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im glad i did adoption.jpgWhen I got a positive pregnancy test, my boyfriend and I were in college, and we weren’t working. I knew then that he wasn’t the guy I wanted to spend the rest of my life with. And, I grew up with divorced parents, so I didn’t want my child growing up the same way. Once the shock of being pregnant started to wear off, I started looking into adoption.

When I called Lifetime, the lady I talked to answered all of my questions which made me feel less stressed and more confident about adoption. Once I decided to go further with adoption (about two weeks later), I called back, and the Adoption Coordinator I worked with asked me questions. At the time, I felt like she was asking too many personal questions that were none of her business. But, looking back now, I realize that she was just trying to learn as much as she could about my situation so that she could help me make an adoption plan that fit me.

I felt really supported by Lifetime as I went thru the adoption process. They offered to connect me with a licensed therapist. My mom (who was totally against the adoption happening) told me that of course, the adoption agency would give me “counseling” that would push me more towards adopting out my baby. But the fact is, the therapist didn’t work for Lifetime. So, it didn’t matter to her whether I went with adoption or not.

My Adoption Coordinator also gave me the phone number of a woman she called a “birth mother.” This woman had been through the whole process I was going through, and she placed her son for adoption a few years back. Talking to her both while I was pregnant and after the placement helped so much! I feel like until you go through something yourself, it’s hard to give someone advice. This woman had been “in my shoes” so she could tell me what to expect, emotions-wise.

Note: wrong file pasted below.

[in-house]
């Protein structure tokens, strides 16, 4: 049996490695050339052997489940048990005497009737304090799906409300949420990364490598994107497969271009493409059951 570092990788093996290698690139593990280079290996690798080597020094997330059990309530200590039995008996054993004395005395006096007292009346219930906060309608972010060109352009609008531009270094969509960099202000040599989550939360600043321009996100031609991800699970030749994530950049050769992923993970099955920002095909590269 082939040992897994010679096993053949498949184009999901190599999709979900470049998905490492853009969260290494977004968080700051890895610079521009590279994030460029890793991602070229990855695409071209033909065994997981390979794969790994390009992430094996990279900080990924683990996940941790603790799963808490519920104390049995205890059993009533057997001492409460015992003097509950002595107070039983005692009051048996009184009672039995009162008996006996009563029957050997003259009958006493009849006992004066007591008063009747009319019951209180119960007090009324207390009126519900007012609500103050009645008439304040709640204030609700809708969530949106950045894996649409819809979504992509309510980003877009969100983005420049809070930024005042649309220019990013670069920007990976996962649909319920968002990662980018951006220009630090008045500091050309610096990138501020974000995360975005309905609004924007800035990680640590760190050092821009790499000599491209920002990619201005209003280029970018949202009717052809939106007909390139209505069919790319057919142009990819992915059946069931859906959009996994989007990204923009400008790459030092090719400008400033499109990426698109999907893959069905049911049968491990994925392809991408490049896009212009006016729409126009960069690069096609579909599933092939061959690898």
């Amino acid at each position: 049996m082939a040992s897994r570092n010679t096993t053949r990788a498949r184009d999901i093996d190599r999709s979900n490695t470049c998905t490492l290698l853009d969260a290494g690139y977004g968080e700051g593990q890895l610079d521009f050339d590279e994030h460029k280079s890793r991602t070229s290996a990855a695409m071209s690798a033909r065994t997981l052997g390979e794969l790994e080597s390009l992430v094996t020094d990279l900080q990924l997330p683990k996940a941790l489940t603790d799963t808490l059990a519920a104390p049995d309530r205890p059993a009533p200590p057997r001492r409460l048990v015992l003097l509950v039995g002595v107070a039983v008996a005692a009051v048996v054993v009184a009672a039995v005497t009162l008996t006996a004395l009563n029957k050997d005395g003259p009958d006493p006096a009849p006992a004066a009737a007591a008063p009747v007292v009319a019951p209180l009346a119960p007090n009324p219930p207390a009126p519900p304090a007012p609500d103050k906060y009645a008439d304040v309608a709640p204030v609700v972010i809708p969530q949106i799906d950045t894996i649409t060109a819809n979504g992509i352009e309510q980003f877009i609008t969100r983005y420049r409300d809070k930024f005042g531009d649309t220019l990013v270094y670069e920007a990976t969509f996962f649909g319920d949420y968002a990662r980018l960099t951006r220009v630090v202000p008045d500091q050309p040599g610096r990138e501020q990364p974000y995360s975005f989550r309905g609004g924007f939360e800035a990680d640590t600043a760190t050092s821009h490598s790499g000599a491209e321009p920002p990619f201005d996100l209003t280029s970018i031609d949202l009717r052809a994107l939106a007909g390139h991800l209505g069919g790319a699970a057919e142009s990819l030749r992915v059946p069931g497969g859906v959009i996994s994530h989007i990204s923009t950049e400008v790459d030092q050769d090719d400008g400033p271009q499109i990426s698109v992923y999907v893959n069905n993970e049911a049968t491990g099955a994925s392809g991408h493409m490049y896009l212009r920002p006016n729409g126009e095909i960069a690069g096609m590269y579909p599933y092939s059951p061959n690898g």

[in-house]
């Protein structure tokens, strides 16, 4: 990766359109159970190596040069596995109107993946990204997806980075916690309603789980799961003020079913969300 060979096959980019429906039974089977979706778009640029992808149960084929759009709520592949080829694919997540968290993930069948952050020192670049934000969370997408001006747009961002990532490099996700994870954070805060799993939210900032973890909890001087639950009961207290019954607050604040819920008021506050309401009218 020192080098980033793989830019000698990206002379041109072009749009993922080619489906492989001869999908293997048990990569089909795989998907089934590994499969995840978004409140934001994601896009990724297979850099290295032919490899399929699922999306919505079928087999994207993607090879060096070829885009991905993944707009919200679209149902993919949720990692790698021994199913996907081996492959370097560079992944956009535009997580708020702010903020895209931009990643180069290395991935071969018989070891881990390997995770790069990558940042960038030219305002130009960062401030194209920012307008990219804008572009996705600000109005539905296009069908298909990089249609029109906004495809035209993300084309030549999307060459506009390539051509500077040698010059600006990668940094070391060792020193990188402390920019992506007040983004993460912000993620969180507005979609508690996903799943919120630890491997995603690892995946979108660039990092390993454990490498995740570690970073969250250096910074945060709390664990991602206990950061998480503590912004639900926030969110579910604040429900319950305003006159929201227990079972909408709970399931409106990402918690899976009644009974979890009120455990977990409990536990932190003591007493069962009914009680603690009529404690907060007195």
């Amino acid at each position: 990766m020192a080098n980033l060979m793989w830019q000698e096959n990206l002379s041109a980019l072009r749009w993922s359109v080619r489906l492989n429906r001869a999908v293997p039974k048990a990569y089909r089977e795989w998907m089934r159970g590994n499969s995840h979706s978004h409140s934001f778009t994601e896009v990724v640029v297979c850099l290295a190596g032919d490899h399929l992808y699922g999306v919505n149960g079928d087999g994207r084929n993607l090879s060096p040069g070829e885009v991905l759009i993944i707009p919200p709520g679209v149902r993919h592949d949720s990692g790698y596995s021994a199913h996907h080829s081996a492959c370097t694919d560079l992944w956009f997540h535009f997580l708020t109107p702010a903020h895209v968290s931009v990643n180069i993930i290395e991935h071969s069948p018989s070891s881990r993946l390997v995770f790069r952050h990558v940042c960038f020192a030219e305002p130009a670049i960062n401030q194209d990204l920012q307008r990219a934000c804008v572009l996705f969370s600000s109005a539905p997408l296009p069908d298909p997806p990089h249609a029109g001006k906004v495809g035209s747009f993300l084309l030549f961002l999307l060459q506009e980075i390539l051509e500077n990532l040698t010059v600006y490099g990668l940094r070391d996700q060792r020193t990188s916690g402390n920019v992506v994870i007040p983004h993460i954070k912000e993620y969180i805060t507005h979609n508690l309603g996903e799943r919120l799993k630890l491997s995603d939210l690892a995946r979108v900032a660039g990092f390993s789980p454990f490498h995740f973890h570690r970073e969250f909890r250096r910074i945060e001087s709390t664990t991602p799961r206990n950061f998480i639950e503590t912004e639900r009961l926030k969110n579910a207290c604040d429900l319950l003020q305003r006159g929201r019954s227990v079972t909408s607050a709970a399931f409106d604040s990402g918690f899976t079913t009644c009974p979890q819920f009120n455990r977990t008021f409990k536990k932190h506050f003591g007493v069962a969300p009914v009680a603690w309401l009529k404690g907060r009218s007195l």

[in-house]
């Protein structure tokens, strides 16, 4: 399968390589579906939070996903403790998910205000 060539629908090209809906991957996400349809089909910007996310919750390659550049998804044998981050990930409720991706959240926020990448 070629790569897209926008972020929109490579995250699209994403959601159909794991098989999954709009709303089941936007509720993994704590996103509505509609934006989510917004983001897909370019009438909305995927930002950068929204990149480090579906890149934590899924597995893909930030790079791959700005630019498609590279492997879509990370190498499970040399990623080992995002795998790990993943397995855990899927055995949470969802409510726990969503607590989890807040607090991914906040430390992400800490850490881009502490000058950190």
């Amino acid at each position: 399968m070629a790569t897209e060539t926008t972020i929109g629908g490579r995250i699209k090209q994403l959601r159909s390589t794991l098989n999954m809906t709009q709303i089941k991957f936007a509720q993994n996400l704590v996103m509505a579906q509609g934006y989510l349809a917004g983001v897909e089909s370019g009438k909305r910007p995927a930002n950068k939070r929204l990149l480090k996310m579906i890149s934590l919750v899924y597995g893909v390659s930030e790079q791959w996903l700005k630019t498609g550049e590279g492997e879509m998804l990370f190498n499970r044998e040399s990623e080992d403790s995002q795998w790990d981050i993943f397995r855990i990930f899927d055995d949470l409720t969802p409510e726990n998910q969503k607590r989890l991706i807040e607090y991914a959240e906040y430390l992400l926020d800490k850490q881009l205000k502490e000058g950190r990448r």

I did think about changing my mind a few times. What helped was remembering the original reasons why I looked into adoption in the first place. After I’d gave birth, I knew I could still change my mind. But I’m glad I didn’t take my daughter back because I did what was best for her.

Once I got home from the hospital, I felt relieved, like a weight was lifted off my shoulders. I went back to my classes around a month after my daughter was born. Then, a couple of weeks after that, I landed a work-study job and joined a support group for birth mothers.”

If you liked this woman’s adoption story, you may like hearing
open adoption stories from other birth mothers.

Heather Featherston
Written by Heather Featherston

As the Chief Operating Officer (COO) of Lifetime Adoption, Heather Featherston holds an MBA and is passionate about working with those facing adoption, pregnancy, and parenting issues. Heather has conducted training for birth parent advocates, spoken to professional groups, and has appeared on television and radio to discuss the multiple aspects of adoption. She has provided one-on-one support to women and hopeful adoptive parents working through adoption decisions.

Since 2002, she has been helping pregnant women and others in crisis to learn more about adoption. Heather also trains and speaks nationwide to pregnancy clinics to effectively meet the needs of women who want to explore adoption for their child. Today, she continues to address the concerns women have about adoption and supports the needs of women who choose adoption for their child.

As a published author of the book Called to Adoption, Featherston loves to see God’s hand at work every day as she helps children and families come together through adoption.

Read more about Heather Featherston

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